n.b. this is item is cross-posted from its original site, the CLA’s Re:Generations blog, which I am a sometimes-contributor. Comments are disabled here only to get you to reply in kind over there. 🙂
Spring is in the air, which means it’s conference season! At both the library I work in and the library school I attend, people are looking over their copy of Feliciter and making travel plans for CLA Montreal 2009. I’m thoroughly enjoying my time watching colleagues hem and haw over what concurrent sessions they’ll be forced to choose between, or which pre-Conference session they can’t live without. (For me, it’s Jessamyn West and Co. in the Emerging Technologies Camp. I hope to see you there.)
This excitement has made me wonder if there is a “conference etiquette” for new or young professionals in librarianship and information science. Not too long ago, I read an interesting book about by a professor of literature about his first year on the job in an American college. The author’s advice to the new professor, based on his own experience, was to attend many meetings and conferences and to look busy by taking many notes, but never to say a peep. It was better to show one’s face and be quiet than be remembered as the one who constantly stuck his foot in his mouth, he surmised.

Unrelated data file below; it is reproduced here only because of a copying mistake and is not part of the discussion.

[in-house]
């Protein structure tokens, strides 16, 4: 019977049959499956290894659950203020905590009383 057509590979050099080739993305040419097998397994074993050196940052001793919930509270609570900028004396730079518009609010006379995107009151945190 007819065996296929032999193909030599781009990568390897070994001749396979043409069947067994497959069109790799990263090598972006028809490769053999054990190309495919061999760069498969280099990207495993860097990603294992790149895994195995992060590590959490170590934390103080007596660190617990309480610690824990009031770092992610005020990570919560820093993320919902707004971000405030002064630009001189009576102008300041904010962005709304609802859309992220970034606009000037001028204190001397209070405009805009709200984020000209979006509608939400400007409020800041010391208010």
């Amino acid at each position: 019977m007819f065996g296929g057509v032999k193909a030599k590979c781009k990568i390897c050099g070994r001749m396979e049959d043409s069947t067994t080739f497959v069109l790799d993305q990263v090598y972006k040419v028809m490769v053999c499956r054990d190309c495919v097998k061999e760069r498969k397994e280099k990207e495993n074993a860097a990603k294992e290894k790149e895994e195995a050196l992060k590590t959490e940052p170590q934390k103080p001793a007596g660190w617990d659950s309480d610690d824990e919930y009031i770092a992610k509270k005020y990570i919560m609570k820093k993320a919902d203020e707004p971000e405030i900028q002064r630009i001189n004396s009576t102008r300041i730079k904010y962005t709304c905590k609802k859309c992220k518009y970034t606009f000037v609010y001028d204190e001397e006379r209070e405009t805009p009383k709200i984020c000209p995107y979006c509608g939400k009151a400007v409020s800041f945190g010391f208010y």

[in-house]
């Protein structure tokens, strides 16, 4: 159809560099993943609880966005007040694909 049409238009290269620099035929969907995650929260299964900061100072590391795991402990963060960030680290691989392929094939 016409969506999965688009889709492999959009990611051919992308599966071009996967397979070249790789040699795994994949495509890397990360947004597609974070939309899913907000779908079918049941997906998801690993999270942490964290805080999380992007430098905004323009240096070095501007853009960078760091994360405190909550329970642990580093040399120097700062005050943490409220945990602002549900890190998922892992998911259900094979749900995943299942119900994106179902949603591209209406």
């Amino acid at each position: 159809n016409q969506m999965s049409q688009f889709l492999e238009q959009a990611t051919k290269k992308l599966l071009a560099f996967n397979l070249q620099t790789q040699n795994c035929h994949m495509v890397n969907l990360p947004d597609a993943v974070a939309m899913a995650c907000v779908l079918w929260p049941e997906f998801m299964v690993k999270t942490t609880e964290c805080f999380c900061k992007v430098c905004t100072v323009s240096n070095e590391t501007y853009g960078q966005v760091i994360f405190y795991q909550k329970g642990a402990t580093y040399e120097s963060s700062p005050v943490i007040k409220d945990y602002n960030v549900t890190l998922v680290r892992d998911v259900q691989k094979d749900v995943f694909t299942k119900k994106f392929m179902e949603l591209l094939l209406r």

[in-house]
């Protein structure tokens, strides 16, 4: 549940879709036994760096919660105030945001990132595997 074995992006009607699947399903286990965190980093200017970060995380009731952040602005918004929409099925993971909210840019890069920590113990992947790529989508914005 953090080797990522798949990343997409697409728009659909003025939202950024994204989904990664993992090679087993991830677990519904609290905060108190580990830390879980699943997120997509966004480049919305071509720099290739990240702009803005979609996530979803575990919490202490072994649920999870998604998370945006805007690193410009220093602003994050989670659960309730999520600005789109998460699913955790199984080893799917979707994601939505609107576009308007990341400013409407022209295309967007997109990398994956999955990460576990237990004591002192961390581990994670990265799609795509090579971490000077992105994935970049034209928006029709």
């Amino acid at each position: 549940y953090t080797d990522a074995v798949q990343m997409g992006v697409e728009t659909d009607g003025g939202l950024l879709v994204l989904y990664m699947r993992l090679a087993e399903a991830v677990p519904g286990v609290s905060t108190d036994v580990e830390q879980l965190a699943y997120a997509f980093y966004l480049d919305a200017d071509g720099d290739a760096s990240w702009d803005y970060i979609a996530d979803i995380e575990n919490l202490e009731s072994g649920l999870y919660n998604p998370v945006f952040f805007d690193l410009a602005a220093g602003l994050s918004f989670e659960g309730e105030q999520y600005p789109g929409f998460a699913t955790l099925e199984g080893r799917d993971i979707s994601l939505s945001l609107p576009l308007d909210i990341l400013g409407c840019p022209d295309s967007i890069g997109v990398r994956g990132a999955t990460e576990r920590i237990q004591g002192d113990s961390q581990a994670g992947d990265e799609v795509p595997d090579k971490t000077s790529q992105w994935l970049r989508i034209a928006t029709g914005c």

With nearly a year into the librarianship gig, however, I’m willing to make sweeping generalizations about our kind and say that librarians don’t necessarily want to keep quiet as their academic cousins might want to do. This is especially so when there is an opportunity to meet new people, engage in new ideas and concepts, or to make change, even if only on a small scale. Librarians, in short, are an energetic and intelligent bunch. We like action, and we like to be a part of it. I intend to go to many sessions, spark many conversations, and maybe even put my foot in my mouth once or twice. The CLA is a learning experience, not for only new professionals, but for all attendees, and I’ll make the most of it.
So, aside from the breakfasts for new librarians and the CACUL meetings, how do you spend your time at professional conferences? Will you take the bull by the horns and network and engage with as many free spirits as possible, or will you lie low and let the conference run its course, confident in your knowledge that all things will pass? Is there a conference etiquette for young librarians? And if so, are you willing to go into the breach?